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Gorgeous, weird Berkeley warehouse studio asks $799K

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SoMa is permitted to boil with envy

Admittedly, it feels a bit like the ad for 3026 Tremont Street in Berkeley may have been written by a random word generating program. They describe the circa 1946 warehouse turned studio as a "gallery/loft-like, unique art-inspired home." The sentiment is clear, but we admit to being puzzled by the strict meaning.

But everybody knows how many words a picture is worth, and one look at the little place immediately next to Ashby BART lets you know precisely what it’s all about. You wouldn’t think that the vibe of a Berkeley hills home could blend with the structure and facade of a low-slung work shed and yield anything good, but somehow they really did end up with the best of both worlds.

The interior is such a contest of bright extremes that the effect is almost cartoon like, mostly owing to all of the old red brick popping off of the various other red accents scattered about, not the least being those beautiful old steel beams. The natural earthiness of the slate floors keeps the palate from spinning out of control.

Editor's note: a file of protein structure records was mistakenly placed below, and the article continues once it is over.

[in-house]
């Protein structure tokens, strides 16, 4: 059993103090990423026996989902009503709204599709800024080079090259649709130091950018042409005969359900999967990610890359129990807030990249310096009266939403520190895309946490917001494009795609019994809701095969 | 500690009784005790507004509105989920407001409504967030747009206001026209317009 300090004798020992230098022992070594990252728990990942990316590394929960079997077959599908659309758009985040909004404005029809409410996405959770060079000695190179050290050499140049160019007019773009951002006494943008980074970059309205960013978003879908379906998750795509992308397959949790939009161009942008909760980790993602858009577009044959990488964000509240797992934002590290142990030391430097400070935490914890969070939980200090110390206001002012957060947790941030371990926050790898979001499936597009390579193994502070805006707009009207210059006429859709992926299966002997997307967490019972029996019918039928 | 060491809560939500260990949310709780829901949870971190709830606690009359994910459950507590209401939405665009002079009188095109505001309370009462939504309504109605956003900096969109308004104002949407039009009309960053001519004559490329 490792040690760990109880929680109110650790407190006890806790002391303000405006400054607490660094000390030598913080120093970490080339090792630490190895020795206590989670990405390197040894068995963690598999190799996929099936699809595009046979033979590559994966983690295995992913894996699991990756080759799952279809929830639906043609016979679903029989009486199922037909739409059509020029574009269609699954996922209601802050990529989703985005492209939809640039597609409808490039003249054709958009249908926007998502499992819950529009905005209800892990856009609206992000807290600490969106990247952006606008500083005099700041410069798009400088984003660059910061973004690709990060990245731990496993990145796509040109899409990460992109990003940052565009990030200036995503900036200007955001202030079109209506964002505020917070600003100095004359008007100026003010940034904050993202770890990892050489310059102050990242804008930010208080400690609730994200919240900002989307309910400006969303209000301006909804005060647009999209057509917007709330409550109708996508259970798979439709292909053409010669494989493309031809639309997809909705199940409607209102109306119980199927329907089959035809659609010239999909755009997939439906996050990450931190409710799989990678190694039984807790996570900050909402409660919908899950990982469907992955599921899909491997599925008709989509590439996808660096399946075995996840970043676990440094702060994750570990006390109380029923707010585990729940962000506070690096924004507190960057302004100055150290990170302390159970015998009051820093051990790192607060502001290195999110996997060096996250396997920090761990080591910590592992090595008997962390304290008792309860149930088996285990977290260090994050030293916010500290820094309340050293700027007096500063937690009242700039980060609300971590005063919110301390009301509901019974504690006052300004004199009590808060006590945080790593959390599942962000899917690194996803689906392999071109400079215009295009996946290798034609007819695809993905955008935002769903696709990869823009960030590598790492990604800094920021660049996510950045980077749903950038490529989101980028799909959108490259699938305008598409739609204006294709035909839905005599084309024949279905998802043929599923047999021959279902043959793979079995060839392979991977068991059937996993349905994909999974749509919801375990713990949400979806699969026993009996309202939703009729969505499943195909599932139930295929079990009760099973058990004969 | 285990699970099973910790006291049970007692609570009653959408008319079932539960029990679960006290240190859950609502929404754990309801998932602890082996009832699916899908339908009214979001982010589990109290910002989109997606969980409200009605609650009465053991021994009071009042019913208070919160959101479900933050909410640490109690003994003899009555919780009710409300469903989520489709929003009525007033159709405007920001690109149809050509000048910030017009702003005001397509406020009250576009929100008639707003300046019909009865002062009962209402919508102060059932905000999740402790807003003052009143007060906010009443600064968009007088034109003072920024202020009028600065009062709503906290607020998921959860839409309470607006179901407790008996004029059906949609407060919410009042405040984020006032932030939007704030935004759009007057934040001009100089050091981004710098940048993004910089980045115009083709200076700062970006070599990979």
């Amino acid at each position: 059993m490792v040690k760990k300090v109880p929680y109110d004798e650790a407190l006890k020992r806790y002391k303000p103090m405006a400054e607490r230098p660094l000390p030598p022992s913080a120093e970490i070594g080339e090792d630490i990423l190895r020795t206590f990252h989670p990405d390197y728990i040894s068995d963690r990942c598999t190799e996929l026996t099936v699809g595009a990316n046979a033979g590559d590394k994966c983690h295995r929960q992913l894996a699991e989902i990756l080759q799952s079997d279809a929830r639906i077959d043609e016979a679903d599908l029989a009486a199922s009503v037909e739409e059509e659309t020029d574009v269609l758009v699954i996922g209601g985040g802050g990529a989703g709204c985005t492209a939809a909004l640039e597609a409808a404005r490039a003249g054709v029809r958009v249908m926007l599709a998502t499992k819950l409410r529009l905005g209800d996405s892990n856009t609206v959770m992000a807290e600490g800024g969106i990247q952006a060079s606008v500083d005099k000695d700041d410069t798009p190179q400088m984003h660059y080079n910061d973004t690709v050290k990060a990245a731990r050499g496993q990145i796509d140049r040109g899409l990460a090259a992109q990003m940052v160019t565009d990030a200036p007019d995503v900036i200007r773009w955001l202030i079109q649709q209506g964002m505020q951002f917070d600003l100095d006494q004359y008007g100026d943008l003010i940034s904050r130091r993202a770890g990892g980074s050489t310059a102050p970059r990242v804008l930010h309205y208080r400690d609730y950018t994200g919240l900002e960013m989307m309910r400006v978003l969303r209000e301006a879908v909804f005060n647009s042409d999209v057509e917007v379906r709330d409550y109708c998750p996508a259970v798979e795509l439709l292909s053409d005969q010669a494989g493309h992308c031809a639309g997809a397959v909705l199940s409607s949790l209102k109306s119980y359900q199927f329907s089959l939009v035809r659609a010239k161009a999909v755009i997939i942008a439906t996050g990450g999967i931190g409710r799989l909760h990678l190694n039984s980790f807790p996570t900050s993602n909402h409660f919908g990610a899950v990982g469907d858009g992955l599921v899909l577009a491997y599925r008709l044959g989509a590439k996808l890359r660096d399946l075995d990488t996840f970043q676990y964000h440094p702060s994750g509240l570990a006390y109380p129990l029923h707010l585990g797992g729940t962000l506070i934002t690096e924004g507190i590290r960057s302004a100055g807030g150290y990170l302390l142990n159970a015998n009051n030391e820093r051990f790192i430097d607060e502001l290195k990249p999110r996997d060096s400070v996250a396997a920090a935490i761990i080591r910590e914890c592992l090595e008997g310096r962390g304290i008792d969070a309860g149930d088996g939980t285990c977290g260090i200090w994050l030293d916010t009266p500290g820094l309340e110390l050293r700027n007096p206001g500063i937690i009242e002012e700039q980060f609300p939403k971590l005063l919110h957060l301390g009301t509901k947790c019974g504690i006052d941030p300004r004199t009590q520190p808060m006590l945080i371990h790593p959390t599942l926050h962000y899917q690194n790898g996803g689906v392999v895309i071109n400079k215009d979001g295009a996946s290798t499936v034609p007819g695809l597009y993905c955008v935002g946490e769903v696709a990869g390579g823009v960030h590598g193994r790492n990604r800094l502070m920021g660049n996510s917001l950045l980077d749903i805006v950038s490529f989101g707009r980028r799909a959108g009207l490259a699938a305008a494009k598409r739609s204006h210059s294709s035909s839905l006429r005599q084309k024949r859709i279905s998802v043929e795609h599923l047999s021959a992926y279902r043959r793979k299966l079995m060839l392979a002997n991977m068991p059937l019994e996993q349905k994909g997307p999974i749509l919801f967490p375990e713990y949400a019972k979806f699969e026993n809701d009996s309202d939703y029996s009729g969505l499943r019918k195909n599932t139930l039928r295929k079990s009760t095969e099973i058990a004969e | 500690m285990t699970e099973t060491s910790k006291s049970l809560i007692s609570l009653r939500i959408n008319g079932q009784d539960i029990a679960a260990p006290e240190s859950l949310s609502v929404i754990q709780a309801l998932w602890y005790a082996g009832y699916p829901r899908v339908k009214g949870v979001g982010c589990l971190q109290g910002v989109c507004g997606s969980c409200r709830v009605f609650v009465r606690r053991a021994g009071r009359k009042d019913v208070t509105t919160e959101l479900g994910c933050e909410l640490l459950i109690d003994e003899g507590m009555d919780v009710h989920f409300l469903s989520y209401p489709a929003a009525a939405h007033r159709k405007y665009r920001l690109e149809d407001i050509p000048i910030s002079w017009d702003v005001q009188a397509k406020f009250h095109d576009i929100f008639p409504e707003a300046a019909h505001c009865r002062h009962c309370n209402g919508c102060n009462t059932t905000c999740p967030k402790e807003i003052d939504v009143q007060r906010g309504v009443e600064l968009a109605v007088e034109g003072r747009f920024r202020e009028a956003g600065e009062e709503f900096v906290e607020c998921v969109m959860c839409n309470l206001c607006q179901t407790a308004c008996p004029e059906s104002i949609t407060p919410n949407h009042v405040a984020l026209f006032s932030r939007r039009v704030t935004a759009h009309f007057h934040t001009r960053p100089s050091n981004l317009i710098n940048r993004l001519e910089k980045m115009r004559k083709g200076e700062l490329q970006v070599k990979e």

Some of the details look a bit dinged up and uneven, and we’re not really sure about the bathroom tucked into the corner there (the toilet suggests a somewhat claustrophobic experience). But if you were ever to have a vision of the most Berkeley-like live/work space imaginable, it would probably be this, right down to the tiny little pond out back.

The asking price is $799,000, aka half of what you’d pay for basically the same thing in SoMa or the Dogpatch. The present owner bought it in 1999 for $248,000, which is still only about $360,000 today.